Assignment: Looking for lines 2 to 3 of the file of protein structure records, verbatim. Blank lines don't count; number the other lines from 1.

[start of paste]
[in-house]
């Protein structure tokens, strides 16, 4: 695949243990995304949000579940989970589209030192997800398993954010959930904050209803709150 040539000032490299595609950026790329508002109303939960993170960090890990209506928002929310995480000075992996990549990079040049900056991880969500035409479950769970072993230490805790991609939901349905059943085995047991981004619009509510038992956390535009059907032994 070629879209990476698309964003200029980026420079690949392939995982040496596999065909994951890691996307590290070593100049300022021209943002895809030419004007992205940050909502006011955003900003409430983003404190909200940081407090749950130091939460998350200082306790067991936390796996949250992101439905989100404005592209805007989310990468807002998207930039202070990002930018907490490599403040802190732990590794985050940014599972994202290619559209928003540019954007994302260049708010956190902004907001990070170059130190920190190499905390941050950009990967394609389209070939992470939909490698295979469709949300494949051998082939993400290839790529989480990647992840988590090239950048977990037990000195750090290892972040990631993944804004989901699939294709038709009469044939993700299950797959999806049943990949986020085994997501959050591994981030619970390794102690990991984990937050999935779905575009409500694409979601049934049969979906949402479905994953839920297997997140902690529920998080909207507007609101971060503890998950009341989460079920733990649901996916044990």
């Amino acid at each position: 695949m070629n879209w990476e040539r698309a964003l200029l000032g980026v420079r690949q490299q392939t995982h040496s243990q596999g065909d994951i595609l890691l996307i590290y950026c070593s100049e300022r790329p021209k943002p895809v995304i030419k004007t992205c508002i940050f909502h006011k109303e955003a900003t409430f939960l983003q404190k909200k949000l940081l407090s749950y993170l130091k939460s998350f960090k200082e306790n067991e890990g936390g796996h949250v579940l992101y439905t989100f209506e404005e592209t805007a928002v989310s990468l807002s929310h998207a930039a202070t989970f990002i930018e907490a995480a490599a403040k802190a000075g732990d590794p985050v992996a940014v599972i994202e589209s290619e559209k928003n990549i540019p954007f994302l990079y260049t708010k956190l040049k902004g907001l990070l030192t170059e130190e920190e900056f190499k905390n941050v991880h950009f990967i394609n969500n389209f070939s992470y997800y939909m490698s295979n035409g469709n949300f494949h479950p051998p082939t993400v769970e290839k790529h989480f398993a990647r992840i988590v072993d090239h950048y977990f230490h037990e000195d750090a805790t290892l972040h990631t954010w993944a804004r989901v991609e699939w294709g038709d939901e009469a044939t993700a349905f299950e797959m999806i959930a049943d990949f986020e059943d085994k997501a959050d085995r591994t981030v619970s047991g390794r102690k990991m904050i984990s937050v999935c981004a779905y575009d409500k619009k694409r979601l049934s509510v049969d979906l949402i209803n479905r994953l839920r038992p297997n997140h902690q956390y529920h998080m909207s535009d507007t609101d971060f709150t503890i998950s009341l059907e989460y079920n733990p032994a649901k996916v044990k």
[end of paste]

């Protein structure tokens, strides 16, 4: 695949243990995304949000579940989970589209030192997800398993954010959930904050209803709150 040539000032490299595609950026790329508002109303939960993170960090890990209506928002929310995480000075992996990549990079040049900056991880969500035409479950769970072993230490805790991609939901349905059943085995047991981004619009509510038992956390535009059907032994 070629879209990476698309964003200029980026420079690949392939995982040496596999065909994951890691996307590290070593100049300022021209943002895809030419004007992205940050909502006011955003900003409430983003404190909200940081407090749950130091939460998350200082306790067991936390796996949250992101439905989100404005592209805007989310990468807002998207930039202070990002930018907490490599403040802190732990590794985050940014599972994202290619559209928003540019954007994302260049708010956190902004907001990070170059130190920190190499905390941050950009990967394609389209070939992470939909490698295979469709949300494949051998082939993400290839790529989480990647992840988590090239950048977990037990000195750090290892972040990631993944804004989901699939294709038709009469044939993700299950797959999806049943990949986020085994997501959050591994981030619970390794102690990991984990937050999935779905575009409500694409979601049934049969979906949402479905994953839920297997997140902690529920998080909207507007609101971060503890998950009341989460079920733990649901996916044990």
């Amino acid at each position: 695949m070629n879209w990476e040539r698309a964003l200029l000032g980026v420079r690949q490299q392939t995982h040496s243990q596999g065909d994951i595609l890691l996307i590290y950026c070593s100049e300022r790329p021209k943002p895809v995304i030419k004007t992205c508002i940050f909502h006011k109303e955003a900003t409430f939960l983003q404190k909200k949000l940081l407090s749950y993170l130091k939460s998350f960090k200082e306790n067991e890990g936390g796996h949250v579940l992101y439905t989100f209506e404005e592209t805007a928002v989310s990468l807002s929310h998207a930039a202070t989970f990002i930018e907490a995480a490599a403040k802190a000075g732990d590794p985050v992996a940014v599972i994202e589209s290619e559209k928003n990549i540019p954007f994302l990079y260049t708010k956190l040049k902004g907001l990070l030192t170059e130190e920190e900056f190499k905390n941050v991880h950009f990967i394609n969500n389209f070939s992470y997800y939909m490698s295979n035409g469709n949300f494949h479950p051998p082939t993400v769970e290839k790529h989480f398993a990647r992840i988590v072993d090239h950048y977990f230490h037990e000195d750090a805790t290892l972040h990631t954010w993944a804004r989901v991609e699939w294709g038709d939901e009469a044939t993700a349905f299950e797959m999806i959930a049943d990949f986020e059943d085994k997501a959050d085995r591994t981030v619970s047991g390794r102690k990991m904050i984990s937050v999935c981004a779905y575009d409500k619009k694409r979601l049934s509510v049969d979906l949402i209803n479905r994953l839920r038992p297997n997140h902690q956390y529920h998080m909207s535009d507007t609101d971060f709150t503890i998950s009341l059907e989460y079920n733990p032994a649901k996916v044990k």